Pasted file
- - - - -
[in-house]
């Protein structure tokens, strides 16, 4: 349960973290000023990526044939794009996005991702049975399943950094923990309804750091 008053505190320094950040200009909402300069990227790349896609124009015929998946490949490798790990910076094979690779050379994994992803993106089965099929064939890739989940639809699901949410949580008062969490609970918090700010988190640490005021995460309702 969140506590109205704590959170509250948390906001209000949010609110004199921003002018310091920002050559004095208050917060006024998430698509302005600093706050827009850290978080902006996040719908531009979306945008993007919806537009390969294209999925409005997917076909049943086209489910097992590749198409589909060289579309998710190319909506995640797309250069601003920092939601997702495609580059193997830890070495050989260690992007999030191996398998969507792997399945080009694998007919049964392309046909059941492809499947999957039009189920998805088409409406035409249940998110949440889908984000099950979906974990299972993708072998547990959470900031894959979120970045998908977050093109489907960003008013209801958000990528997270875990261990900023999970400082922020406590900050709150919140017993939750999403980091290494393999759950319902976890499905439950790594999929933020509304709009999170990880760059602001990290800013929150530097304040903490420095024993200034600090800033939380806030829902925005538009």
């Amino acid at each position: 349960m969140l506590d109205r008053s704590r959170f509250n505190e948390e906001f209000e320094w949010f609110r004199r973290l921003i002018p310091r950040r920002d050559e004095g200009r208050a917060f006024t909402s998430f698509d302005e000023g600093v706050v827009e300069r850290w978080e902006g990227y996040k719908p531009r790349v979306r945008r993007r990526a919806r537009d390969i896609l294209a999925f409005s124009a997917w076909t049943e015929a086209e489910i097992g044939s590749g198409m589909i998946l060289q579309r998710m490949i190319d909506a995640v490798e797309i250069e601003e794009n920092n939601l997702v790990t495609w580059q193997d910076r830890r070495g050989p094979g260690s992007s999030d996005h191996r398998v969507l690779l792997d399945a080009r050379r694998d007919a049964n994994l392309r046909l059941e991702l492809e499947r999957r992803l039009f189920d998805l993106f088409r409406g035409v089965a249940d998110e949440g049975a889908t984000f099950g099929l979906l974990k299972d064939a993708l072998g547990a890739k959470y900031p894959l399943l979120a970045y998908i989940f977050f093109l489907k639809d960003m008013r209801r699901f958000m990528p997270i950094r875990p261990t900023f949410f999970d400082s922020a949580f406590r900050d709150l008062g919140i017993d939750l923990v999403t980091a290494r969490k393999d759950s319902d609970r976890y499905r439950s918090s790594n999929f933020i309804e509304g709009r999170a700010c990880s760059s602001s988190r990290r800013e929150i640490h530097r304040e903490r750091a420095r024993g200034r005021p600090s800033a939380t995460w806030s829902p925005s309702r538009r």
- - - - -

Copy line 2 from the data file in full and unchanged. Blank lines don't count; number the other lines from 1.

């Protein structure tokens, strides 16, 4: 349960973290000023990526044939794009996005991702049975399943950094923990309804750091 008053505190320094950040200009909402300069990227790349896609124009015929998946490949490798790990910076094979690779050379994994992803993106089965099929064939890739989940639809699901949410949580008062969490609970918090700010988190640490005021995460309702 969140506590109205704590959170509250948390906001209000949010609110004199921003002018310091920002050559004095208050917060006024998430698509302005600093706050827009850290978080902006996040719908531009979306945008993007919806537009390969294209999925409005997917076909049943086209489910097992590749198409589909060289579309998710190319909506995640797309250069601003920092939601997702495609580059193997830890070495050989260690992007999030191996398998969507792997399945080009694998007919049964392309046909059941492809499947999957039009189920998805088409409406035409249940998110949440889908984000099950979906974990299972993708072998547990959470900031894959979120970045998908977050093109489907960003008013209801958000990528997270875990261990900023999970400082922020406590900050709150919140017993939750999403980091290494393999759950319902976890499905439950790594999929933020509304709009999170990880760059602001990290800013929150530097304040903490420095024993200034600090800033939380806030829902925005538009």